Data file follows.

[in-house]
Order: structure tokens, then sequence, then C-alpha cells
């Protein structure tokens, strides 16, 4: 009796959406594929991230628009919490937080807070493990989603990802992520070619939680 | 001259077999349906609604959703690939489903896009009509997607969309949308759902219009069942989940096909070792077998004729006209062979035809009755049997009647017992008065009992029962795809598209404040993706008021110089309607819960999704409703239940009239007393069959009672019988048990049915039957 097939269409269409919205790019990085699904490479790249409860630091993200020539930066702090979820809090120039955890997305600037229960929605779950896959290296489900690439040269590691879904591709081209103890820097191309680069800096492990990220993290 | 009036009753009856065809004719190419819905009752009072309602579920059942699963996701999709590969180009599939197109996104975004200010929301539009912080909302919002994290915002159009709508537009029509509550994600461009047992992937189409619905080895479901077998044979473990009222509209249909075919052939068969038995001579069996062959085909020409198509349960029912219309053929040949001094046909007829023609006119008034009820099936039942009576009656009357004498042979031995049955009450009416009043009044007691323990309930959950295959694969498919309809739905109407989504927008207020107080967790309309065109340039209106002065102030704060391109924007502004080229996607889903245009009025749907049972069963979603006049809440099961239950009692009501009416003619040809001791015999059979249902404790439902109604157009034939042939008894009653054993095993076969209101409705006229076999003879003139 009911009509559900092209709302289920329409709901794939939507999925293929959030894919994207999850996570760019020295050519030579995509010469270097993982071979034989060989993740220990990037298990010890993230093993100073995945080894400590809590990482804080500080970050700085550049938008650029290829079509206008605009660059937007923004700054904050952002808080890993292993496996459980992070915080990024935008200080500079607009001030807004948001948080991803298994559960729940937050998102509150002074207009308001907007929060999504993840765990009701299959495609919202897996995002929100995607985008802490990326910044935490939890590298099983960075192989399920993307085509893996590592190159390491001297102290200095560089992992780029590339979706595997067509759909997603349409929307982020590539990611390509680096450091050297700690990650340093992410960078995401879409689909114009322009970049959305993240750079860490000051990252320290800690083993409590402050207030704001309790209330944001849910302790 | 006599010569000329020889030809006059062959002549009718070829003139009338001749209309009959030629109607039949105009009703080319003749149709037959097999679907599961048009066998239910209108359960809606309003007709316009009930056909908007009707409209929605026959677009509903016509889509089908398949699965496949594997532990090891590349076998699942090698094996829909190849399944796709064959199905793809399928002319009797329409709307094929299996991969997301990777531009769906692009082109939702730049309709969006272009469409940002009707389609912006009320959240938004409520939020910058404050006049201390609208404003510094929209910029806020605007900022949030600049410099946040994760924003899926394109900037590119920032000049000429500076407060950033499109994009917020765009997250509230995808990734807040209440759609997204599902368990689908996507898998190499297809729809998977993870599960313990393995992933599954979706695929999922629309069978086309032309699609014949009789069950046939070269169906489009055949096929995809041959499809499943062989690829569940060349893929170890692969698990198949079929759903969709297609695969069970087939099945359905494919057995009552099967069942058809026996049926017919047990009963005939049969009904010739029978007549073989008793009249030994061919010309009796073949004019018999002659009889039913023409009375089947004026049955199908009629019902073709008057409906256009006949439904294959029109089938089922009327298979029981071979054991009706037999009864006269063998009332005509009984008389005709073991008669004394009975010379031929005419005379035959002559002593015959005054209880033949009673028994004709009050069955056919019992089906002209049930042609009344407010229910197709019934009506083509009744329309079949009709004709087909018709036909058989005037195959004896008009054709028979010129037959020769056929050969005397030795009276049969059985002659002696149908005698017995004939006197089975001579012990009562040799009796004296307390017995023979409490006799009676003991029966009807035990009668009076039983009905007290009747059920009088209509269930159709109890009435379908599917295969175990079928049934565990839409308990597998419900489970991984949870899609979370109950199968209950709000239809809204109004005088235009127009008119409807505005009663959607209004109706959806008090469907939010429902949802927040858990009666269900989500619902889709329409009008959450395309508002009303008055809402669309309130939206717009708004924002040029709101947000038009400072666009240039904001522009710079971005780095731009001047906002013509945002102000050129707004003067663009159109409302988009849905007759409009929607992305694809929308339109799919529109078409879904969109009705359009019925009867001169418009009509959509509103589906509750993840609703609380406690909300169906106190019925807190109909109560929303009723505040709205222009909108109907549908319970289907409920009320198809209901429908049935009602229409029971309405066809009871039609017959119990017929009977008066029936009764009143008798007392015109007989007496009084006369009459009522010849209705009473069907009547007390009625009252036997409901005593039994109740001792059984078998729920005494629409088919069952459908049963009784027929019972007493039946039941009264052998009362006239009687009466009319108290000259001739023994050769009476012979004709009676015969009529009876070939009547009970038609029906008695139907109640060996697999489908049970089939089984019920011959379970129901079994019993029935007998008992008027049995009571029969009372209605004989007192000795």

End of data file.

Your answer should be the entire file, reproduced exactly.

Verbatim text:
[in-house]
Order: structure tokens, then sequence, then C-alpha cells
């Protein structure tokens, strides 16, 4: 009796959406594929991230628009919490937080807070493990989603990802992520070619939680 | 001259077999349906609604959703690939489903896009009509997607969309949308759902219009069942989940096909070792077998004729006209062979035809009755049997009647017992008065009992029962795809598209404040993706008021110089309607819960999704409703239940009239007393069959009672019988048990049915039957 097939269409269409919205790019990085699904490479790249409860630091993200020539930066702090979820809090120039955890997305600037229960929605779950896959290296489900690439040269590691879904591709081209103890820097191309680069800096492990990220993290 | 009036009753009856065809004719190419819905009752009072309602579920059942699963996701999709590969180009599939197109996104975004200010929301539009912080909302919002994290915002159009709508537009029509509550994600461009047992992937189409619905080895479901077998044979473990009222509209249909075919052939068969038995001579069996062959085909020409198509349960029912219309053929040949001094046909007829023609006119008034009820099936039942009576009656009357004498042979031995049955009450009416009043009044007691323990309930959950295959694969498919309809739905109407989504927008207020107080967790309309065109340039209106002065102030704060391109924007502004080229996607889903245009009025749907049972069963979603006049809440099961239950009692009501009416003619040809001791015999059979249902404790439902109604157009034939042939008894009653054993095993076969209101409705006229076999003879003139 009911009509559900092209709302289920329409709901794939939507999925293929959030894919994207999850996570760019020295050519030579995509010469270097993982071979034989060989993740220990990037298990010890993230093993100073995945080894400590809590990482804080500080970050700085550049938008650029290829079509206008605009660059937007923004700054904050952002808080890993292993496996459980992070915080990024935008200080500079607009001030807004948001948080991803298994559960729940937050998102509150002074207009308001907007929060999504993840765990009701299959495609919202897996995002929100995607985008802490990326910044935490939890590298099983960075192989399920993307085509893996590592190159390491001297102290200095560089992992780029590339979706595997067509759909997603349409929307982020590539990611390509680096450091050297700690990650340093992410960078995401879409689909114009322009970049959305993240750079860490000051990252320290800690083993409590402050207030704001309790209330944001849910302790 | 006599010569000329020889030809006059062959002549009718070829003139009338001749209309009959030629109607039949105009009703080319003749149709037959097999679907599961048009066998239910209108359960809606309003007709316009009930056909908007009707409209929605026959677009509903016509889509089908398949699965496949594997532990090891590349076998699942090698094996829909190849399944796709064959199905793809399928002319009797329409709307094929299996991969997301990777531009769906692009082109939702730049309709969006272009469409940002009707389609912006009320959240938004409520939020910058404050006049201390609208404003510094929209910029806020605007900022949030600049410099946040994760924003899926394109900037590119920032000049000429500076407060950033499109994009917020765009997250509230995808990734807040209440759609997204599902368990689908996507898998190499297809729809998977993870599960313990393995992933599954979706695929999922629309069978086309032309699609014949009789069950046939070269169906489009055949096929995809041959499809499943062989690829569940060349893929170890692969698990198949079929759903969709297609695969069970087939099945359905494919057995009552099967069942058809026996049926017919047990009963005939049969009904010739029978007549073989008793009249030994061919010309009796073949004019018999002659009889039913023409009375089947004026049955199908009629019902073709008057409906256009006949439904294959029109089938089922009327298979029981071979054991009706037999009864006269063998009332005509009984008389005709073991008669004394009975010379031929005419005379035959002559002593015959005054209880033949009673028994004709009050069955056919019992089906002209049930042609009344407010229910197709019934009506083509009744329309079949009709004709087909018709036909058989005037195959004896008009054709028979010129037959020769056929050969005397030795009276049969059985002659002696149908005698017995004939006197089975001579012990009562040799009796004296307390017995023979409490006799009676003991029966009807035990009668009076039983009905007290009747059920009088209509269930159709109890009435379908599917295969175990079928049934565990839409308990597998419900489970991984949870899609979370109950199968209950709000239809809204109004005088235009127009008119409807505005009663959607209004109706959806008090469907939010429902949802927040858990009666269900989500619902889709329409009008959450395309508002009303008055809402669309309130939206717009708004924002040029709101947000038009400072666009240039904001522009710079971005780095731009001047906002013509945002102000050129707004003067663009159109409302988009849905007759409009929607992305694809929308339109799919529109078409879904969109009705359009019925009867001169418009009509959509509103589906509750993840609703609380406690909300169906106190019925807190109909109560929303009723505040709205222009909108109907549908319970289907409920009320198809209901429908049935009602229409029971309405066809009871039609017959119990017929009977008066029936009764009143008798007392015109007989007496009084006369009459009522010849209705009473069907009547007390009625009252036997409901005593039994109740001792059984078998729920005494629409088919069952459908049963009784027929019972007493039946039941009264052998009362006239009687009466009319108290000259001739023994050769009476012979004709009676015969009529009876070939009547009970038609029906008695139907109640060996697999489908049970089939089984019920011959379970129901079994019993029935007998008992008027049995009571029969009372209605004989007192000795």